First, for most active pursuits, take down off your list. Down still has unmatched warmth to weight ratios and lofts up more than any synthetic. But, even with the advent of so-called water-resistant down, feathers still wet out and dry slowly. With the interesting advances in air-permeable synthetic insulation, there are a ton of choices out there that will excel at retaining heat, expelling moisture, and doing that all day long.
Synthetic insulation is measured in grams per square meter. The higher the number the warmer the insulation. So, 100g is warmer than 60g is warmer than 40g. Most jackets come with 60g insulation; 40g and 100g seem to be for more specialized items.
In choosing a mid-layer, your focus should be on the function of the insulation and the fit of the piece. With that in mind, there are a few types of insulation you should look at: 1) Polartec Alpha; 2) Patagonia FullRange; and 3) Arc’teryx Coreloft. Of those three, FullRange is currently the top dog. It offers 40+CFM of air permeability, which is just about as much breathability as you can have without having too much. Polartec’s Alpha appears, to us at least, to be a very loosely knit fleece layer held captive between face fabrics. The loose knit adds breathability. Where Alpha loses out, though, is on packability – it doesn’t compress as well. Though we can’t find any definitive numbers, Patagonia claims that FullRange is twice as breathable as “its competitor.” Our experience is that companies that use Alpha tend to pair it with fabrics that inhibit its breathability, which is unfortunate. Lastly, Arc’teryx is jumping in the game of air-permeable mid-layers with jackets like the Proton LT and the updated Atom LT. They aren’t as flowy as the Patagonia, but still breath. We think their Coreloft insulation is probably capable of more breathing, but Arc’teryx has, so far, chosen to put it inside less breathable face fabrics.
Primaloft, the grand-daddy of synthetic insulation, has also updated their lineup of options – Gold is the warmest, but you sacrifice some breathability/mobility, where Silver is a good mix of warmth and breathability. Anywhere that you see “Eco”, that product is made up of 55% recycled materials. You’ll find Primaloft in jackets from brands like La Sportiva, Salomon, Norrona, and The North Face (yup, their Thermoball insulation is from Primaloft!).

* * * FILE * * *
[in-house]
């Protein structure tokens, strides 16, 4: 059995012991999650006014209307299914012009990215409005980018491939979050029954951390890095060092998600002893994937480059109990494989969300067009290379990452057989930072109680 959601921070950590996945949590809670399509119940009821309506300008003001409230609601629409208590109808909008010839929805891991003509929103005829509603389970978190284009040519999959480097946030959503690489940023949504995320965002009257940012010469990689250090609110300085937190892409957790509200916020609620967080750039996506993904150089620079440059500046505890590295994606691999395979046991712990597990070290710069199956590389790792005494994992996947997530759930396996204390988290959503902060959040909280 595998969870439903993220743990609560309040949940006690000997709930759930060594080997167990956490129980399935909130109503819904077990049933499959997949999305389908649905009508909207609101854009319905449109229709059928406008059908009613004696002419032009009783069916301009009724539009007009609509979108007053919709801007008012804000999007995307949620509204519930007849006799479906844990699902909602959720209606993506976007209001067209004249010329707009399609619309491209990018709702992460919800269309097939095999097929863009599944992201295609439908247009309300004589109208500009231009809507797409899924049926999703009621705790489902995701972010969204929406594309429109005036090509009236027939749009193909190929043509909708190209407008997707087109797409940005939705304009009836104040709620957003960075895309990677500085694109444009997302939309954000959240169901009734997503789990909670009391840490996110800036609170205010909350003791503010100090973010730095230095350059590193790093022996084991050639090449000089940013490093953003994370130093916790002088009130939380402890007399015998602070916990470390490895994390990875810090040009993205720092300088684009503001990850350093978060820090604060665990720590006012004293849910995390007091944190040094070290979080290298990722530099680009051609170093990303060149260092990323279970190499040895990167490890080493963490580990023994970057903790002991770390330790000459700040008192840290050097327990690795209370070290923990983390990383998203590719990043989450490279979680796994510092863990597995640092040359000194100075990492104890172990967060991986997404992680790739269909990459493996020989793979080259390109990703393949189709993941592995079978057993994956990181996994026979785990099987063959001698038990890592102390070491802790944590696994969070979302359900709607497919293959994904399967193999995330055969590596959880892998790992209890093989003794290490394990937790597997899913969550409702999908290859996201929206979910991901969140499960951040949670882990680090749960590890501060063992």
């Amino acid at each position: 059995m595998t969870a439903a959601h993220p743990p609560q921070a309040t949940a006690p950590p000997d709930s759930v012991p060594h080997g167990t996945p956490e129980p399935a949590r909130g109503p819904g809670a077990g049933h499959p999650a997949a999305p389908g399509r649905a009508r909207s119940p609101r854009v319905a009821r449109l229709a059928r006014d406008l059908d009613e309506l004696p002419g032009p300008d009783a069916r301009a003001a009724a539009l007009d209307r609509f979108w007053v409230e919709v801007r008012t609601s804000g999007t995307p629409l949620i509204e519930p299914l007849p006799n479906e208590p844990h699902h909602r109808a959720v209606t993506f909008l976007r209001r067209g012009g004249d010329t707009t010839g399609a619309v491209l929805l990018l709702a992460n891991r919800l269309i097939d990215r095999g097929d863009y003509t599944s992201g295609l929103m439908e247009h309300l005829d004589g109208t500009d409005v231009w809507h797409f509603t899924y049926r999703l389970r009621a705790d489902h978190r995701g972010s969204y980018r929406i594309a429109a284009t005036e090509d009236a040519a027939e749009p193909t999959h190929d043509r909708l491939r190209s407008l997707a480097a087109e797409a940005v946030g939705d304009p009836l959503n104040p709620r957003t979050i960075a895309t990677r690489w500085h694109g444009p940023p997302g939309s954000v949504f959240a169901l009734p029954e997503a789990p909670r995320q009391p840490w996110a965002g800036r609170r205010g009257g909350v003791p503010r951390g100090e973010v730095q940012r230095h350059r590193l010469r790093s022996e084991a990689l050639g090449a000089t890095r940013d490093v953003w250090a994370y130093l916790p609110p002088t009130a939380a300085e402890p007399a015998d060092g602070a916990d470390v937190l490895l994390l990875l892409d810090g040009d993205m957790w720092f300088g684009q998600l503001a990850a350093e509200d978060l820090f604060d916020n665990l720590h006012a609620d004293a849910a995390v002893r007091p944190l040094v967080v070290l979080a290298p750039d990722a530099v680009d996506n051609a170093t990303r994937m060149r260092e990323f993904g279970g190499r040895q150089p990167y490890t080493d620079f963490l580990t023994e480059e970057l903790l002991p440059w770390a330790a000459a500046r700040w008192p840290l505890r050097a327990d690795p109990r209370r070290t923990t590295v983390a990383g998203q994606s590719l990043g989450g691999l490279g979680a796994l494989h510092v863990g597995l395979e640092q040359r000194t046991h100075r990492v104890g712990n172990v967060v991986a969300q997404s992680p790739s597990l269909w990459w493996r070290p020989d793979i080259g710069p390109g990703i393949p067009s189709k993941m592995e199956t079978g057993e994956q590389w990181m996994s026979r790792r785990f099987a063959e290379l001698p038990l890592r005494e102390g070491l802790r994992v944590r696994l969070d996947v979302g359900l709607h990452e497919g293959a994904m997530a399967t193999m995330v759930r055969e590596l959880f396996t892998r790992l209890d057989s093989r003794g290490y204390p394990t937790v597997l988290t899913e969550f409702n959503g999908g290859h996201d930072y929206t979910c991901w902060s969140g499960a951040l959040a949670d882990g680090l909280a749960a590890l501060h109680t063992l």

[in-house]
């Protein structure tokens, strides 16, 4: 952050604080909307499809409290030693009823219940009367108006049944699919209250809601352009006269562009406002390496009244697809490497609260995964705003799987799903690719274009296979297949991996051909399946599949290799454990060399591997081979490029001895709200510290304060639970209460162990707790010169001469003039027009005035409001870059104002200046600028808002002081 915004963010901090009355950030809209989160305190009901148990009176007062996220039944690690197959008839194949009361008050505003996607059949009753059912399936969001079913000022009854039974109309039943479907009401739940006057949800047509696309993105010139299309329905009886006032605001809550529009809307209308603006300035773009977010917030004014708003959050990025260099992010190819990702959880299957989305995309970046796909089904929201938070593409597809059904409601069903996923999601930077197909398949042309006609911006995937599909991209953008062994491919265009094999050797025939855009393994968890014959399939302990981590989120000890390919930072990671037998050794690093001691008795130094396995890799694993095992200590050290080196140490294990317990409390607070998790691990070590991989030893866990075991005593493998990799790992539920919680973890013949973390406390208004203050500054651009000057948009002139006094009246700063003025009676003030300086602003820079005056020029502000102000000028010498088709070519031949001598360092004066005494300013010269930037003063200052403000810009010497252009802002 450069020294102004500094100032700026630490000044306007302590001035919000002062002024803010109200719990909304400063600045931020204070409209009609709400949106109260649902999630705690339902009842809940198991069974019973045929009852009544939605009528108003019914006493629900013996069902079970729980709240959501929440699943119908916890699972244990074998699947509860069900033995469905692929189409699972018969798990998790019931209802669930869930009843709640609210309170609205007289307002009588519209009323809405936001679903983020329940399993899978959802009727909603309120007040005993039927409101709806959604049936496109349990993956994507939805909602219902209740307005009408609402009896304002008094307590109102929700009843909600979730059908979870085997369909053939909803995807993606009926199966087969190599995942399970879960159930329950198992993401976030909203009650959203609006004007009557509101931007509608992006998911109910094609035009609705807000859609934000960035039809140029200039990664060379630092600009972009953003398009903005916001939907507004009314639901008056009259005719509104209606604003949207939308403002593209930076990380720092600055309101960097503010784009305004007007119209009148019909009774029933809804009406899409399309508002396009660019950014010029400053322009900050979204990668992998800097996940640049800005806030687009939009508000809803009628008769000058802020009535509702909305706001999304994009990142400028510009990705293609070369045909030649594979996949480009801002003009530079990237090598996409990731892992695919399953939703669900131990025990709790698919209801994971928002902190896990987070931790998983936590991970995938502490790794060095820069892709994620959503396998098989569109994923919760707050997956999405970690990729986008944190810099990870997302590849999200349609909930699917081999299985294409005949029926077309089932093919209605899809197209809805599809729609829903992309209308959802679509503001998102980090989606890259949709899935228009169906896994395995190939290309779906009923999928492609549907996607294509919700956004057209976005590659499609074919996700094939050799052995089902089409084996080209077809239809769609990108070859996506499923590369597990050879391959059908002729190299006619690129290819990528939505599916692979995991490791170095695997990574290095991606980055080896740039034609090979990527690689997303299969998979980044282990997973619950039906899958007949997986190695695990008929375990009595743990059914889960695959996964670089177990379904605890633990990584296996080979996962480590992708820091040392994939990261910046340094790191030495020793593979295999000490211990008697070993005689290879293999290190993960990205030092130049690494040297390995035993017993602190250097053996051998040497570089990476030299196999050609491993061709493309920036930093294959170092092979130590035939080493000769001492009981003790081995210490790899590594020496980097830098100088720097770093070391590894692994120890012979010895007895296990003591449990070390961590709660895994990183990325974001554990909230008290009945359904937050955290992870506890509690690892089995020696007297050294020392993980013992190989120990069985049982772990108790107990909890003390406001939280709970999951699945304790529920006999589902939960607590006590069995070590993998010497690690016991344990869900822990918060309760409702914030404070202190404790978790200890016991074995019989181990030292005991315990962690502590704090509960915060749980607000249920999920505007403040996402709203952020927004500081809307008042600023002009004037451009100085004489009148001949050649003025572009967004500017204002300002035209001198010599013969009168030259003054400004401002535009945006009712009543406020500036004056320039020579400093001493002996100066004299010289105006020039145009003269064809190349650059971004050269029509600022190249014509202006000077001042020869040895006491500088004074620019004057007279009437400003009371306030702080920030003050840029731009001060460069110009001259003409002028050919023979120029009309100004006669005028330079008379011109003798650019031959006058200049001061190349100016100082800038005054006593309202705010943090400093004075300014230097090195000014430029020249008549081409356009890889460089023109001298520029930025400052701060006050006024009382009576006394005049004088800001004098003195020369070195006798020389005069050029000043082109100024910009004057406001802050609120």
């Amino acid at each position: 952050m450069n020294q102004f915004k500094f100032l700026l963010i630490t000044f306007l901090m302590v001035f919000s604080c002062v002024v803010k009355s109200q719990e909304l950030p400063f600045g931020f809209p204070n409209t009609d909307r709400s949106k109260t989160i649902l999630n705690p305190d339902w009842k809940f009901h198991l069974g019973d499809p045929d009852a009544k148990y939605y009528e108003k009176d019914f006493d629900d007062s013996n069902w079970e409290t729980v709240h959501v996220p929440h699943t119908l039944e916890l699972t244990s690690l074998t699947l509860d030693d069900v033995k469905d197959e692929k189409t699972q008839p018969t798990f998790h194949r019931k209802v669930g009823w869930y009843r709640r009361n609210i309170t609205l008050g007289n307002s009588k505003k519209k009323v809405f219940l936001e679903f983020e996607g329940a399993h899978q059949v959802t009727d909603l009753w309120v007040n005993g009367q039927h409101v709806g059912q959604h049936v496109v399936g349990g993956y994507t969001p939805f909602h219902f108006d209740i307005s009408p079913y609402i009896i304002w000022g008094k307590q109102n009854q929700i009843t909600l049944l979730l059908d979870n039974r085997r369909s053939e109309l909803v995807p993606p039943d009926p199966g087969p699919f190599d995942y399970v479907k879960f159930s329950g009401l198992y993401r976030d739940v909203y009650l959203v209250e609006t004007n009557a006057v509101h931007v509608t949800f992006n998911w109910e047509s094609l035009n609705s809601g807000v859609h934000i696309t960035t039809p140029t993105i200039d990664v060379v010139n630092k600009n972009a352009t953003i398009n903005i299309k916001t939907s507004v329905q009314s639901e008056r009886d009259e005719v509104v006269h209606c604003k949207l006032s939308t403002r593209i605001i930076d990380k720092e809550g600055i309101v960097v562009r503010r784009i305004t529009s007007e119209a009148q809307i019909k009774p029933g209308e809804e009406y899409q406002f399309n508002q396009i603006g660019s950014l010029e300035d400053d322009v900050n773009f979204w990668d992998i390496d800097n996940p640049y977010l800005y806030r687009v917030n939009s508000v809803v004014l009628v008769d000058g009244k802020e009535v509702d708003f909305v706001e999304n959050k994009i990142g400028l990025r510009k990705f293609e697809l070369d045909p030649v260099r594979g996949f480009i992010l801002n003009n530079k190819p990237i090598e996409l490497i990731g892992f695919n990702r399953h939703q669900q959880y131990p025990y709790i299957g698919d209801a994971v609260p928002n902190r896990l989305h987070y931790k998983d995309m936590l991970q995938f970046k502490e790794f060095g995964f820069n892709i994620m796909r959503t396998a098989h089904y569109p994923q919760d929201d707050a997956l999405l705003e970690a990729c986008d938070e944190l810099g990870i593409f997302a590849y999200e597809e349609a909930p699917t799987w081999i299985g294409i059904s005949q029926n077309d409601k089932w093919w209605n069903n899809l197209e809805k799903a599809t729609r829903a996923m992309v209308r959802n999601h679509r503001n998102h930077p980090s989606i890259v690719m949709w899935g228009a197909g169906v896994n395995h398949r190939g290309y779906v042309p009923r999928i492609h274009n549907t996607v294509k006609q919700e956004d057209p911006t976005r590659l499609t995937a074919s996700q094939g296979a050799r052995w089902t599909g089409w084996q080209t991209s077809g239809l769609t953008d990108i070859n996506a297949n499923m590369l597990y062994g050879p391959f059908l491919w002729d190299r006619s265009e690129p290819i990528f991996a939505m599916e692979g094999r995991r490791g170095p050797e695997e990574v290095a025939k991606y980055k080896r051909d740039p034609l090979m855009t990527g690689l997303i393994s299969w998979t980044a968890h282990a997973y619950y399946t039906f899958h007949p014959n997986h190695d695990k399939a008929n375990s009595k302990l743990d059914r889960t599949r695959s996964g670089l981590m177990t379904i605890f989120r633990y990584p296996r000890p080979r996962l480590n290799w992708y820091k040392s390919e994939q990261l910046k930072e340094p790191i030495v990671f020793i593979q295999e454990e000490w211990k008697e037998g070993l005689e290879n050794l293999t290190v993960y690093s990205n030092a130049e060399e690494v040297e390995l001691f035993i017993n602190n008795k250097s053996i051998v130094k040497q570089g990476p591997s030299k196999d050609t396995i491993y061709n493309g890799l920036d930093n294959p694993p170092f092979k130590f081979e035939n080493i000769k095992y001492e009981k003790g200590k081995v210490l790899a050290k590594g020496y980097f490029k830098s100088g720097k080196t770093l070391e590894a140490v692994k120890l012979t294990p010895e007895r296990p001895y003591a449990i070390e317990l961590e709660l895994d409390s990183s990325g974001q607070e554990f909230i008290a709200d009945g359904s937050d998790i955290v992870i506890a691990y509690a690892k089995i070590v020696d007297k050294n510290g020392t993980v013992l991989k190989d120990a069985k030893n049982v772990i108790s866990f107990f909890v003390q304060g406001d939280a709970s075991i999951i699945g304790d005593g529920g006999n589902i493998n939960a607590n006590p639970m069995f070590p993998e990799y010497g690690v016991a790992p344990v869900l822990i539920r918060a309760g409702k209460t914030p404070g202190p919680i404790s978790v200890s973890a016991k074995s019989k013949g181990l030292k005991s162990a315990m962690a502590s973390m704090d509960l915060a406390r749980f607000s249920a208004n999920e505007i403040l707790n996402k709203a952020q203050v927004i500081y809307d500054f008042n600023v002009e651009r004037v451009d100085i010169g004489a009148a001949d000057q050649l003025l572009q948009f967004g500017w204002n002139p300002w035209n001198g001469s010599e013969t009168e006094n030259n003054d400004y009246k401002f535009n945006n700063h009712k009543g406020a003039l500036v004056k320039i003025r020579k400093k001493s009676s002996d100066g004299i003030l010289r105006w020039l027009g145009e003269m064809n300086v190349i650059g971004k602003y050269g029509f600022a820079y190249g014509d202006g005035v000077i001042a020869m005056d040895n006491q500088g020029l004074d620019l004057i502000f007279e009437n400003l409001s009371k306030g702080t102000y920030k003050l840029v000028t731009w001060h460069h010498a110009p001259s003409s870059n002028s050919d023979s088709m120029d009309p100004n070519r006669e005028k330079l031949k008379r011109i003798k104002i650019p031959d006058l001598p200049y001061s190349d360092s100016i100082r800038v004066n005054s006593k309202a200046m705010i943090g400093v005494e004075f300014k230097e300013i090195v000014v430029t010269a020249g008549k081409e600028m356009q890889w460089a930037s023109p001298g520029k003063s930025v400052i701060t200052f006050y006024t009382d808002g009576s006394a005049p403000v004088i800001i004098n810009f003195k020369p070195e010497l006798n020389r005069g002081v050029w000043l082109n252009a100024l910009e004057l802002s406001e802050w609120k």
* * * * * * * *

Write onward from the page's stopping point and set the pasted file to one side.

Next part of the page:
Why all this focus on breathing insulation? For a simple reason – if you wick all that sweat away from your skin, but trap it in your mid-layer, you end up with a wet, less effective mid-layer. That water has to go! So, the more your mid-layer breathes, the less moisture will get trapped.
Secondary considerations for mid-layers: Weight – you don’t want to be carrying a polyester anvil up the mountain. Compressability – when the day heats up and you throw the mid-layer in your pack, it shouldn’t be the only thing that fits. Fit – if the jacket doesn’t fit, you’re gonna quit. Different brands will fit differently, so find the one that best suits your body type.
Patagonia does not license its FullRange insulation to anyone else. So, if you want the most breathable insulation, you only have one choice. Polartec Alpha is available from multiple brands in multiple weights. Outdoor Research, Rab, Mammut, and Marmot all offer jackets with Alpha. Coreloft is only available in Arc’teryx products.
For maximum warmth to weight ratios in situations where moisture isn’t as much of an issue, down is still the way to go. There are three types of down jackets we want to introduce you to: the ultralight, the standard, and the extreme. But, before we get into that, let’s talk about fill power.
The best way to explain fill power is that it’s the maximum amount of space an ounce of down will take up in ideal conditions. So, for example, an ounce of 600-fill down will take up 600 cubic inches. Why is fill power important? Because all insulation, whether down or synthetic, works by separating you from the cold with air. The more air you put between yourself and the cold, the warmer you’ll be. And, the higher the fill power, the fewer feathers you need to create that airspace. So, 850-fill down will be warmer than 600-fill at equal weight and will weigh less for equal warmth.